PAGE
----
: Tools such as Sococo show the layout of an office floor and represent people by dots.  Each team member gets an office. When people visit each other in the same room, voice, audio as well as text messages are limited to that room to indicate who is speaking with whom. They can also share screens easily.

2.5-D: Some tools show static 3-D representations of a space. The pictures do not move, but participants feel like they are at a live event. They can navigate to rooms to attend events of interest and gather with people of similar interest in chat rooms. Unisfair and On24 are examples of this, and have been used effectively for trade shows.

3-D: The next class of tools uses an avatar of each team member in a 3-D space. But many have different features that allow different uses. Most use a stereo sound that fades with distance to highlight who is speaking by reducing the volume of their voice according to distance.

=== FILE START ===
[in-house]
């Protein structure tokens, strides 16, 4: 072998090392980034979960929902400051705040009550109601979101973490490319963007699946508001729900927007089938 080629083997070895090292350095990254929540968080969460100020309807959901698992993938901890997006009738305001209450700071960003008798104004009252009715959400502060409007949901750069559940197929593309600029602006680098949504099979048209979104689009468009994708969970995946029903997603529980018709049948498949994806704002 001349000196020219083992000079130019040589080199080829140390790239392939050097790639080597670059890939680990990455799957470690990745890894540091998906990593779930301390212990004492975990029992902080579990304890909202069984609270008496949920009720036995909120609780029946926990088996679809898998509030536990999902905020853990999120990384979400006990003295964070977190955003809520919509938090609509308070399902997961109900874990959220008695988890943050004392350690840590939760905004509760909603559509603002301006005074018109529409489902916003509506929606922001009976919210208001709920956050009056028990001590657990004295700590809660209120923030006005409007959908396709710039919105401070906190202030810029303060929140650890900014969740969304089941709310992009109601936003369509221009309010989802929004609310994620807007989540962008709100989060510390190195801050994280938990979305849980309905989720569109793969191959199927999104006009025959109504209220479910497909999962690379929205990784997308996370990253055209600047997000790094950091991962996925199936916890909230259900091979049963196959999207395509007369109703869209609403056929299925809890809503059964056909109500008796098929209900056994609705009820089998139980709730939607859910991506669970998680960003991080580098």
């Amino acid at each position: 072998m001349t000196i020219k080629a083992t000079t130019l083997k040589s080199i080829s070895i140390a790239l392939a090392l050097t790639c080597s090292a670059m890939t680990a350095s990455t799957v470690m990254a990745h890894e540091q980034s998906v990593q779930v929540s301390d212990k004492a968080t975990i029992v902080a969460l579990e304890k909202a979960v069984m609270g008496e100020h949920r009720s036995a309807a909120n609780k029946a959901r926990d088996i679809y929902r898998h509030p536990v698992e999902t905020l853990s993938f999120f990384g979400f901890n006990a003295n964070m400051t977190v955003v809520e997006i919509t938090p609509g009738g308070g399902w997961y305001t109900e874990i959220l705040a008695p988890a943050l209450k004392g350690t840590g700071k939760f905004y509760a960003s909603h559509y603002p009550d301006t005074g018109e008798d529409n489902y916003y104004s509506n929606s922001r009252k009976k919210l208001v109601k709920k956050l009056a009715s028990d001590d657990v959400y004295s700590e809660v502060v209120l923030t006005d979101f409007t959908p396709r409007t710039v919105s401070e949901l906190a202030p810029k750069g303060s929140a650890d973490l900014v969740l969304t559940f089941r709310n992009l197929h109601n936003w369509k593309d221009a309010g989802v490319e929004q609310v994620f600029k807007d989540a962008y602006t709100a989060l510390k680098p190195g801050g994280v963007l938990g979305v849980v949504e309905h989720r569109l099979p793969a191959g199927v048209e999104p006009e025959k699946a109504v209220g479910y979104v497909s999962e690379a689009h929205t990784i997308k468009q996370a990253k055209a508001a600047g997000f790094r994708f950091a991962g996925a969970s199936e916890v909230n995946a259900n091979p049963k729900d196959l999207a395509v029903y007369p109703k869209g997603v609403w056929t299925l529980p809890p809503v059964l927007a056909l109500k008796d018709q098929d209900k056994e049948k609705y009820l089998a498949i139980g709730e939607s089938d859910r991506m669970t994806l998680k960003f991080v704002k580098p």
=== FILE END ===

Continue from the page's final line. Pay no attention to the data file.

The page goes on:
Venuegen is designed to get people running quickly and to show body language through common gestures. A variety of settings can be chosen, ranging from an office, war-room, classroom or trade floor. Each contains screens to show presentations, web pages, documents, video and images.  

Teleplace extends this model by allowing team members to post notes on the wall, display documents, and also to co-edit spreadsheets simultaneously in 3-D breakout rooms. This platform is popular with government teams for training and simulation. Teleplace and graphically rich environments based on the Unity3d toolkit allow importing of professionally created models and settings.
3-D programmable:  some platforms allow users to create custom objects with easier modeling tools, or even script interactive behavior. Opensim based environments are popular with universities, and platforms such as the Unity3d toolkit support more advanced programming.

No matter which tool agile teams use, many of these platforms create engaging venues for training and collaboration. Seeing visual representations of yourself, others, documents and data allows new ways to erase the distance between today's dispersed teams.

Pictured: A sample screenshot from the Sococo tool.

The views expressed within the PMI Voices on Project Management blog are contributed from external sources and do not necessarily reflect the views and opinions of PMI.

Beyond Superficial Networking